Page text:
2a. Emery (Veda) West, 1981, the F.B.I.'s Hungarian technology transfer asset in Oklahoma City.

2b. Terry Reed (left) in 1981 with Hungarian KGB asset George Fenue at height of F.B.I.'s technology transfer "monitoring."

3a. Barry Seal 1984 testifying before Presidential Crime Commission.

3b. Barry Seal, late 1985 outside Federal Court house, Baton Rouge, Louisiana.

4a. Hangars used for C.I.A. black operations at Mena Airport.

4b. Panoramic view of "field" near Nella, Arkansas, prior to construction of the C.I.A.'s clandestine training base.

4c. Oliver North (left) dressed as he appeared when undercover as C.I.A. agent John Cathey.

5a. C.I.A. asset Fred Hampton, Jr. and man who ran Barry Seal's airplane maintenance operation in Mena.

5b. C.I.A. asset Joe Evans, Barry Seal's chief aircraft mechanic.

6a. Terry, Elliott, Janis & Duncan Reed, 1985, shortly after C.I.A. funded fact finding trip to Mexico.

6b. Terry Reed (with sunglasses), Mena, Arkansas Airport, 1984, during C.I.A. Operation "Jade Bridge".

7a. "Parking Meter Factory" in Russellville, Arkansas where C.I.A. weapons parts were secretly manufactured.

7b. Webster (Webb) Hubbell, Hillary Clinton's former law partner, corporate attorney for POM and now number 3 man in Clinton Justice Department. Photo courtesy of Arkansas Democrat Gazette.

7c. Seth Ward (left), owner of POM with friend Joe Ida. Ultra light in background.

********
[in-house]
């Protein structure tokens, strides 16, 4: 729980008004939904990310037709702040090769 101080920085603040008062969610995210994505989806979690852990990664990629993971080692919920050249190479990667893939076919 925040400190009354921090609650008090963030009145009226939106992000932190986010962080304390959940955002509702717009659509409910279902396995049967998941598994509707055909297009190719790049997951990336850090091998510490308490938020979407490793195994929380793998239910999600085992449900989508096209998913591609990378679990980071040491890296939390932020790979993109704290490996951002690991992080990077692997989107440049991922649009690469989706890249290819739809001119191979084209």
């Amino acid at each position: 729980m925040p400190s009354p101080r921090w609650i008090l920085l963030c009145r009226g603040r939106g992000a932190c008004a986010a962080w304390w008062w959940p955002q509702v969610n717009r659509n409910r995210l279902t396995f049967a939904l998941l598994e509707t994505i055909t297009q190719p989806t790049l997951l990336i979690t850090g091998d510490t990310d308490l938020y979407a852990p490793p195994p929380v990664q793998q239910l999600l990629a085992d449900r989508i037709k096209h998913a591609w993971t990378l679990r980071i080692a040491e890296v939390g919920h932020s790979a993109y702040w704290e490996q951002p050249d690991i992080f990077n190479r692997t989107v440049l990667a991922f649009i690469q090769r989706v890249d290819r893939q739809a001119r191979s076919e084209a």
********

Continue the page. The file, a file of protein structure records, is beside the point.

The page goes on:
8a. Raymond "Buddy" Young, Bill Clinton's former security chief and man who guarded the "bunker" meeting, posing in front of Arkansas State Capital Building.

8b. Bob Nash, Clinton's Chief Economic Advisor and Liaison to the C.I.A.'s operations in Arkansas. Now with the Clinton Administration in D.C. Photo courtesy of Arkansas Democrat Gazette.

9a. Terry with co-pilot Duncan Reed at Guadalajara Airport, 1987, during Operation Screw Worm.

9b. Mexican working papers for "Sr. Estrella".

10a. Then Vice-President George Bush and Felix Rodriguez/Maximo Gomez circa C.I.A. Operation "Screw Worm".

10b. A young Felix Rodriguez with Che Guevara in Bolivia, just prior to Guevara's execution.

11 a. Terry and Janis in Mexico, 1987, showing results of "undercover" work. Janis is carrying baby Baxter.

11b. Janis and Terry partying in Mexico with Patrick Juin, witness to "divorce meeting" with Felix Rodriguez.

12a. Terry and Janis Reed shortly after their marriage in 1981 when Terry was performing "monitoring" services for the F.B.I.

12b. Janis Reed and children while Terry was working undercover in Operation "Screw worm", Ajijic, Mexico, 1986.

13a. Assistant U.S. Attorney Robin Fowler, the man who led the government's merciless attack on the Reeds ... and who was defeated!

13b. In-processing into Criminal Justice System August 1988, courtesy of Mr. Fowler's Grand Jury proceedings.